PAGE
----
If I may make my own response to Jake's query about the relative merits of the M-series and the R6.
I have 3 x EOS M5's plus almost the whole range of EF-M lenses. I went that way when my injured knee could not hack the weight of walking any distance with a DSLR and lenses. I also have 2 x R6 units with the RF 24-105 f/4 and 100-500 lenses (+ battery grips). I avoided any of the M-series that did not have an integrated viewfinder, which left the M-5 and the M-50. As one who uses telephotos or just wants the stability I prefer a built-in viewfinder I tried the clip-on ones and rejected them as clumsy, bulky and fragile.
For me the M5, although earlier, was more of a still photographer's camera than the M50. First because of the extra control to manage EV compensation on the top of the M5 that was missing on the M50 and the M50 seemed to have been tweaked toward Vloggers, which it managed very successfully. To me, and looking at comparisons, the M5 was roughly equivalent to the EOS 80D with minor differences ending up about equal overall.
The R6 is a different beast. Eye Tracking and a super fast and efficient 20MP FF sensor, giving it an edge of about 1 stop EV over the R5, according to several technical reviews that I have seen - mostly because of the larger pixel size.
So, to me, the questions are: who would want one over the other and why?
1. Budget. The M-series is significantly cheaper, and so are the current lenses. Obviously the main body of RF glass is aimed at the higher end of the market as are the bodies. At one time I would have said any EOS 5D was going to be significantly better and more expensive than something with a 6D ID, but that has narrowed significantly as the main attributes IBIS, tracking and customization are all common to both the R5 and R6. So to me, the M and R ecosystems are aimed at two different markets, especially on price point.
I enclose some images taken on a hike at the Tongiriro National Park - formed around two active volcanoes in NZ's central North Island. All hand-held. For my purposes they did the job well, considering I was on a multi-day hike and wanted to keep the weight and bulk down.
Early Morning on the day I began my multi-day hike Shooting into the sun to catch the mist rising from the valleys and around Mt Ngaruahoe volcanic cone A close-up of a fungus in dim conditions Just before dawn, the morning light silhouettes Mt Ngaruahoe with a crescent moon and Venus below.2. Size:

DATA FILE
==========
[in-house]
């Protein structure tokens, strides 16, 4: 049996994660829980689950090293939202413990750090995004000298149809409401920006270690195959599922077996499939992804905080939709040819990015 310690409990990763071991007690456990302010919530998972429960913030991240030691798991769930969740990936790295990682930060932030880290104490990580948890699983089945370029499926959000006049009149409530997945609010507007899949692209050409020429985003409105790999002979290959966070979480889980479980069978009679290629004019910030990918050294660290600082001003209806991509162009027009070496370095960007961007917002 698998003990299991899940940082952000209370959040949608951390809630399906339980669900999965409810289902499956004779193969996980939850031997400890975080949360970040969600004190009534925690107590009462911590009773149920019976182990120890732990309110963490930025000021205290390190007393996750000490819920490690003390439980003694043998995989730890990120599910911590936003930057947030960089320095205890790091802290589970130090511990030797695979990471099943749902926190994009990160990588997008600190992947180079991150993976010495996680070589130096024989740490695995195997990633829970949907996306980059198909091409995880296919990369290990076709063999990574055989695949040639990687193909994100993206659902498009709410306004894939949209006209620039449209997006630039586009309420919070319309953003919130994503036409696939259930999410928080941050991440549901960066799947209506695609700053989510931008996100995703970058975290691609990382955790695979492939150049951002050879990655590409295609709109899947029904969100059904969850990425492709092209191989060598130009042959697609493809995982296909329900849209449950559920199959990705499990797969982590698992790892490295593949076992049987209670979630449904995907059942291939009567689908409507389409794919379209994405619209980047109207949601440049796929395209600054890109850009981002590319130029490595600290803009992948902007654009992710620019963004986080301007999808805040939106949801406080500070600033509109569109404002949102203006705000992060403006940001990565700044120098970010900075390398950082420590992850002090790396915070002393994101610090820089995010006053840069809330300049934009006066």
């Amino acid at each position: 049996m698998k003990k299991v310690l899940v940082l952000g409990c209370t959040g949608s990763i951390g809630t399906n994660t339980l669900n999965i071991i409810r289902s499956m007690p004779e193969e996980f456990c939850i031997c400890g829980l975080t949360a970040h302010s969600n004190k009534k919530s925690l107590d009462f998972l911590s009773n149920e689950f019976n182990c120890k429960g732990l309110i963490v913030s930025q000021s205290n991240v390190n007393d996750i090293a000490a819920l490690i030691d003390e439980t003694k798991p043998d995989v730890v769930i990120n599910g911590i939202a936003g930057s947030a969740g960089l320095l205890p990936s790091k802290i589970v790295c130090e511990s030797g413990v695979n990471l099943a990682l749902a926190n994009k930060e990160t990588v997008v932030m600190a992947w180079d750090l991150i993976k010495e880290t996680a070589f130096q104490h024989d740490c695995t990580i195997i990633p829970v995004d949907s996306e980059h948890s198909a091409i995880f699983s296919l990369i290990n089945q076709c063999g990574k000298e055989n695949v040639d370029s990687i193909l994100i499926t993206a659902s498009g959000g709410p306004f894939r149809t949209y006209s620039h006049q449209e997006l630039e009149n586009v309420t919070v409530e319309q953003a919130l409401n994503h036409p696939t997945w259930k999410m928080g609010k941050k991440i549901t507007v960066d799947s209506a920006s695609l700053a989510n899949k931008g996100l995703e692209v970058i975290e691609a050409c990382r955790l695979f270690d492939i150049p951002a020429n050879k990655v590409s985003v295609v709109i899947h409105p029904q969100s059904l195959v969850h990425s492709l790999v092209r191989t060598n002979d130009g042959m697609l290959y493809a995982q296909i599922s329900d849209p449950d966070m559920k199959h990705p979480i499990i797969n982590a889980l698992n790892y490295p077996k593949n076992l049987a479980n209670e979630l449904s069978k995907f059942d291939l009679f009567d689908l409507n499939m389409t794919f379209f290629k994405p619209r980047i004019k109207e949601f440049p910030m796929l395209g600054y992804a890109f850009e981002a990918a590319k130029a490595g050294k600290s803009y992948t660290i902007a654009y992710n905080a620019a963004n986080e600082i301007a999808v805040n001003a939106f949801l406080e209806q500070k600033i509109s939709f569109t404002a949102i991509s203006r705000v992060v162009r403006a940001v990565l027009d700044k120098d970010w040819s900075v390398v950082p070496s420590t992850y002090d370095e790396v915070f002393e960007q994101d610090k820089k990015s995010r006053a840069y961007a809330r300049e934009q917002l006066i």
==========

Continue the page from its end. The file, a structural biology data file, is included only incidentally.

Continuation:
while the R-series bodies have reduced somewhat in size, the lenses are not that small, especially compared to the bodies and glass of the M-series. So again, different markets. The M series is great for travelers or hikers, or anyone who wants a very compact size MILC with not earth-shattering but acceptable lenses. I took 2 M5's hiking along with a lens on each and was very happy with the results. What is missing in the EF-M native lens line-up is something that approaches 300mm. Canon Rumors is suggesting that will be rectified this year, along with a potential M-7 that would be the equivalent of the EOS 90D but with IBIS, eye tracking, fully-articulated flip screen, and upgraded sensor and processor. If so that would likely keep a lot of M-series clients happy with their ecosystem and I would consider getting an M7 myself (and a EF-M 70-300 too). Time will tell. The M-50 is a great vloggers' camera, although the M50mkII was more hype than substance IMHO.3. Compatibility:
Both the M series and R series can access the vast legacy collection of EF and EF-S glass, but they do not have compatibility with each other, another thing that suggests there was no market overlap intended. 4. Input Output:
Well a lot depends on the glass again. Both can work with the EF and EF-S lenses to make use of an enormous range of legacy gear. The improved sensor and processor of the R6 and its size mean that one can work in lower light and produce bigger prints than the older tech of the M-5. But if the mass of people are likely to work in more favourable conditions and willing to forego some performance for cost and size then the M-series would be great for tourists and travelers. The R6, while having lower MP count, has much uprated technology and could potentially provide better performance and larger prints, especially using the native RF lenses.5. Ergonomics:
The old question, 'what are you prepared to carry" becomes very apropos here... M5 bodies are small and so are the lenses, there are no battery grips, so it keeps things compact. The R6 is relatively small for a FF body, but the glass adds a lot of bulk and weight, and if you really want the performance you likely want a battery grip, so it bulks out a bit more.
In the end, I see the M-series as catering to those who favour serious compact size with reasonable performance at a lower price point, while the R6 is planting a stake in the ground for the new high-end Pro-sumer MILC market, where size and price are less of an issue, but performance and control are.